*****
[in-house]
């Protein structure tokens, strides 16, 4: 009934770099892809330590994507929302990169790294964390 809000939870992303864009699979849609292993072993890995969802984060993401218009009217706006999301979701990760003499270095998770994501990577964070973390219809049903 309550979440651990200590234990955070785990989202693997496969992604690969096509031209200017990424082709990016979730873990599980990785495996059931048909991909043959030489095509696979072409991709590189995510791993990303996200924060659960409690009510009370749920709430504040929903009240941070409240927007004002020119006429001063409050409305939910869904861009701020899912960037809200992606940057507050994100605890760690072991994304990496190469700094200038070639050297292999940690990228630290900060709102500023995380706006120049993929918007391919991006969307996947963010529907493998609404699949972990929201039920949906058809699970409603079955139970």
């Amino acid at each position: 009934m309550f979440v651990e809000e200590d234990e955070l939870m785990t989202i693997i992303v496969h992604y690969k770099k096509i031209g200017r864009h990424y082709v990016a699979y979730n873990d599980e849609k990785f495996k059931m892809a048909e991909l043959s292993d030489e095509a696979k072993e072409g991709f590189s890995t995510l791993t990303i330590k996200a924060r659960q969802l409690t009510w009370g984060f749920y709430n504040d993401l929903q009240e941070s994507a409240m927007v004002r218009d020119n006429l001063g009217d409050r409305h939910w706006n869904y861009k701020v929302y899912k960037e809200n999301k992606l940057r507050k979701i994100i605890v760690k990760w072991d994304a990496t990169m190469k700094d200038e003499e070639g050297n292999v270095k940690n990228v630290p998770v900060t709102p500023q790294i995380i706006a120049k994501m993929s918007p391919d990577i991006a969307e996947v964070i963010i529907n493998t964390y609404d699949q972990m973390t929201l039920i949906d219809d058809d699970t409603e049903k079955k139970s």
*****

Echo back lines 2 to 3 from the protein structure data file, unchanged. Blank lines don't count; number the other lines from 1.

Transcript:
């Protein structure tokens, strides 16, 4: 009934770099892809330590994507929302990169790294964390 809000939870992303864009699979849609292993072993890995969802984060993401218009009217706006999301979701990760003499270095998770994501990577964070973390219809049903 309550979440651990200590234990955070785990989202693997496969992604690969096509031209200017990424082709990016979730873990599980990785495996059931048909991909043959030489095509696979072409991709590189995510791993990303996200924060659960409690009510009370749920709430504040929903009240941070409240927007004002020119006429001063409050409305939910869904861009701020899912960037809200992606940057507050994100605890760690072991994304990496190469700094200038070639050297292999940690990228630290900060709102500023995380706006120049993929918007391919991006969307996947963010529907493998609404699949972990929201039920949906058809699970409603079955139970």
């Amino acid at each position: 009934m309550f979440v651990e809000e200590d234990e955070l939870m785990t989202i693997i992303v496969h992604y690969k770099k096509i031209g200017r864009h990424y082709v990016a699979y979730n873990d599980e849609k990785f495996k059931m892809a048909e991909l043959s292993d030489e095509a696979k072993e072409g991709f590189s890995t995510l791993t990303i330590k996200a924060r659960q969802l409690t009510w009370g984060f749920y709430n504040d993401l929903q009240e941070s994507a409240m927007v004002r218009d020119n006429l001063g009217d409050r409305h939910w706006n869904y861009k701020v929302y899912k960037e809200n999301k992606l940057r507050k979701i994100i605890v760690k990760w072991d994304a990496t990169m190469k700094d200038e003499e070639g050297n292999v270095k940690n990228v630290p998770v900060t709102p500023q790294i995380i706006a120049k994501m993929s918007p391919d990577i991006a969307e996947v964070i963010i529907n493998t964390y609404d699949q972990m973390t929201l039920i949906d219809d058809d699970t409603e049903k079955k139970s």